Republican legislators limit borrowed infrastructure funding to $80M

(UM Legislative News Service) Republican lawmakers have introduced a bill that trims borrowed funding for public works projects to $80 million. That’s half of what Governor Steve Bullock proposed.

Rep. Mike Hopkins, R-Missoula, is sponsoring House Bill 652. He said Bullock’s suggested $160 million in borrowed funds just wasn’t feasible.

“We account for all the projects that the governor does, other than the museum. But we do it, I think, in a far more realistic way,” Hopkins said. “The other one (bill) is completely not so, and has proved to not be so session after session after session, or the entirety of the time the governor has been in office.”

The bill removes a $32 million request to build the Montana Heritage Center Museum. It also only allocates $14 million for local communities to fund specific infrastructure needs, instead of Bullock’s $44 million.

HB 652 does include $25 million for Romney Hall renovations at Montana State University, but asks the university to privately raise the extra $7 million needed to finish the project.

Last fall, Senate President Scott Sales, R-Bozeman, said projects like Romney Hall and the Montana Heritage Center Museum were roadblocks to passing an infrastructure package, which failed to pass the 2017 session by two votes. But Hopkins said it’s time to bring more classrooms into MSU.

“To be fair, it’s a big price tag compared to other things in the bill,” Hopkins said. “But the state makes an investment into higher education. I’d want my constituents’ tax dollars to go into core classes. With this, we get 1 million hours in math and reading classes per year. That’s our investment.”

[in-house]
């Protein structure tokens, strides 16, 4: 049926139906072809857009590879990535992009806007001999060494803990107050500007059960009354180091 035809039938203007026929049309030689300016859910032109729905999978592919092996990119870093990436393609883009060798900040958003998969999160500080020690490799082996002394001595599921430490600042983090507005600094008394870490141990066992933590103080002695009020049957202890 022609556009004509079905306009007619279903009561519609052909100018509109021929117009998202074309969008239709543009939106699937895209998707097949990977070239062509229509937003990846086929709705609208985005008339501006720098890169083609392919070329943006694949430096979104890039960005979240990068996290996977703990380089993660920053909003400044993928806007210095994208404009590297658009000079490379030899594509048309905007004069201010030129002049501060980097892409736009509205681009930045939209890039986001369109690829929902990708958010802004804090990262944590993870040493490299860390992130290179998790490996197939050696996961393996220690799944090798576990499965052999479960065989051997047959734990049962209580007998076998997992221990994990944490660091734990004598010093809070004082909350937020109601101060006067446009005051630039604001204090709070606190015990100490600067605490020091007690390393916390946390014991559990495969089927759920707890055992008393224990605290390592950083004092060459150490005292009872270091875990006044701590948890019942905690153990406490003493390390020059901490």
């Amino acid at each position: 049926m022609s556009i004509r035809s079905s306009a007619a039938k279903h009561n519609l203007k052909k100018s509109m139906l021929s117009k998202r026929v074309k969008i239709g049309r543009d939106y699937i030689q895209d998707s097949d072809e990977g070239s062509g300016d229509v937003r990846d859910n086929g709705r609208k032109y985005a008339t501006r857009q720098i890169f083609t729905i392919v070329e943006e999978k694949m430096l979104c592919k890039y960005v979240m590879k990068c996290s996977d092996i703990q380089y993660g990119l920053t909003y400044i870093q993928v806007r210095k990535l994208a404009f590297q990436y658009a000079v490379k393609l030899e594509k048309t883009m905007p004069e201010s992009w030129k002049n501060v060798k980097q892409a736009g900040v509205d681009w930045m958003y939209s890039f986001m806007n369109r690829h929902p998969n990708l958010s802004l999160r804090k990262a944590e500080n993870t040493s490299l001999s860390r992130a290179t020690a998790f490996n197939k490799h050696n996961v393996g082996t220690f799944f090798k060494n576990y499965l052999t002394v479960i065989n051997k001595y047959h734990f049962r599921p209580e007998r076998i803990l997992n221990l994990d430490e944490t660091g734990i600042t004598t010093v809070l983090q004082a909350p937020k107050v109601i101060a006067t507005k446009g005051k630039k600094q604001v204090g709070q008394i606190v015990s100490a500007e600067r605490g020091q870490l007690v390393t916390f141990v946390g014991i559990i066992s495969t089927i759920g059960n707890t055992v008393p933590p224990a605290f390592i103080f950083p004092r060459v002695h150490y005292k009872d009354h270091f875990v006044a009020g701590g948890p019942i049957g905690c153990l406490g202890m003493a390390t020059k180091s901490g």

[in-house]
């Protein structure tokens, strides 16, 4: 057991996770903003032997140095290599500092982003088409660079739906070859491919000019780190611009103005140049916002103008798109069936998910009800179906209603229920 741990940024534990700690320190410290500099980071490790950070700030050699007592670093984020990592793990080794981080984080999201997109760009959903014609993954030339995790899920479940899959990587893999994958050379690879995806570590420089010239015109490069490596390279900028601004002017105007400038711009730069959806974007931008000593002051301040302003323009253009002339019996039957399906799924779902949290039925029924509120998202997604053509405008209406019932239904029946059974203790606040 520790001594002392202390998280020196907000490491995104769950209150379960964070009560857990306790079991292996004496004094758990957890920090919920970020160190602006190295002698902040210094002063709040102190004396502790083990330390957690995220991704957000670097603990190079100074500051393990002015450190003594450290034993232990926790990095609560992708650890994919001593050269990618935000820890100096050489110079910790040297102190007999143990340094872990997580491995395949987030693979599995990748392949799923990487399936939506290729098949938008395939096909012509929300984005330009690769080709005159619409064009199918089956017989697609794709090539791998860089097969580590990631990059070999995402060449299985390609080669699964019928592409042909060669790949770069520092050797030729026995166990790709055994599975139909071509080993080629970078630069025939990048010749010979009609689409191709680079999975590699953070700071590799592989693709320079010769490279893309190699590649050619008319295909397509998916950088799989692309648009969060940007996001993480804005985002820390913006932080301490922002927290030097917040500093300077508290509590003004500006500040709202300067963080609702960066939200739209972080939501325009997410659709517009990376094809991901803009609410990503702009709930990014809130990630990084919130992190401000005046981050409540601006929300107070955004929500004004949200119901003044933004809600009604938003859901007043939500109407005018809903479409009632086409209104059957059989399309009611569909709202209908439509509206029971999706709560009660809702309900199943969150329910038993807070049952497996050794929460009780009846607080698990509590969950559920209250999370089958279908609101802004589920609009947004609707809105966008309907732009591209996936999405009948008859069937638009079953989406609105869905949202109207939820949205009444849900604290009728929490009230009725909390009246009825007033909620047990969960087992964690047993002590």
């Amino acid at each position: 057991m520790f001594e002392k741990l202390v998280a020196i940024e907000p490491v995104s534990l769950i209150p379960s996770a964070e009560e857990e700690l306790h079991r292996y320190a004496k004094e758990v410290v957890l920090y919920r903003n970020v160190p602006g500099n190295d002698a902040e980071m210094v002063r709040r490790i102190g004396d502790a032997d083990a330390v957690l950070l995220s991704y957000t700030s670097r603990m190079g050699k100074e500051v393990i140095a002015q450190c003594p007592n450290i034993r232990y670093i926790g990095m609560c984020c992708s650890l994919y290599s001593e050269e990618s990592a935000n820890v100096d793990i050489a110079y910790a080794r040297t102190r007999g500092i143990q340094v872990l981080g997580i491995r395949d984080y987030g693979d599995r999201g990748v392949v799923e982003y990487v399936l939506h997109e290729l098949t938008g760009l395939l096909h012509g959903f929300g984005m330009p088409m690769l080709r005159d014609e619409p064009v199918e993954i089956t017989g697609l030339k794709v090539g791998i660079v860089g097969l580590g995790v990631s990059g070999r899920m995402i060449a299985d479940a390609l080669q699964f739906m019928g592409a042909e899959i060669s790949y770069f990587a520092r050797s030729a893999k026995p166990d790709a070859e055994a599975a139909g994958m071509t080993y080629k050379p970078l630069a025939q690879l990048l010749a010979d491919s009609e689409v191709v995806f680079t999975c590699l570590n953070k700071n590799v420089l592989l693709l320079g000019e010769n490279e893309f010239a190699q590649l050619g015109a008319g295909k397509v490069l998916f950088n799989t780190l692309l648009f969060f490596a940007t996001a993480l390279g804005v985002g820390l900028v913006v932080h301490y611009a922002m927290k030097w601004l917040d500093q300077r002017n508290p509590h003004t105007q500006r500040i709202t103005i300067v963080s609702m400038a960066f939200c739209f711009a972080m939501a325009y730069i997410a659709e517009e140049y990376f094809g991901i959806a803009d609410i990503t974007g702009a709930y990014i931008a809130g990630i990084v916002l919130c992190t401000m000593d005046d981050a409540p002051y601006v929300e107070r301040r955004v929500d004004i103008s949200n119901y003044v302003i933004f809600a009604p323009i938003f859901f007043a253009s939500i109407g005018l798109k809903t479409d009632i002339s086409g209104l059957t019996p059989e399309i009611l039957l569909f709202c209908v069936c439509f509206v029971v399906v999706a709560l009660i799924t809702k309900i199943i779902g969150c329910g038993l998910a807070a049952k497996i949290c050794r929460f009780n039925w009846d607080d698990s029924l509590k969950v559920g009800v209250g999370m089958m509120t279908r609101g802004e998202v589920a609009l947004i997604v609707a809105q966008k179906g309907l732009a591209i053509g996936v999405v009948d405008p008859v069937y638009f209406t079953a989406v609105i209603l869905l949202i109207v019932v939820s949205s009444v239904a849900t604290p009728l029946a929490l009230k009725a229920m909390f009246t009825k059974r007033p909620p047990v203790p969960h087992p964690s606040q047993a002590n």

Bullock didn’t say if he would support the bill, but said he’s glad the Legislature is working to fund projects with borrowed money, which has caused infrastructure bills to fail in past sessions. Bullock also said Montanans suffer when critical projects don’t get funded.

“I’m pleased from the perspective that bonding is on the table. This isn’t about ideology, it’s about a two-thirds vote,” Bullock said. “So, I’m glad that the Republicans are coming up with a bill that could break that logjam.”

Darryl James, executive director of the Montana Infrastructure Coalition, testified in support of HB 652 during the House Appropriations Committee hearing Wednesday. However, James warned the committee to not assume the bill is a comprehensive infrastructure package. He said there is a $2 billion deficit for Montana’s critical infrastructure needs.

“That’s basic road, bridge, water and sewer projects across the state,” James said. “This bill is just a small piece in the overall puzzle.”

The committee did not immediately take action on the bill.

Tim Pierce is a reporter with the UM Legislative News Service, a partnership of the University of Montana School of Journalism, the Montana Broadcasters Association, the Greater Montana Foundation and the Montana Newspaper Association.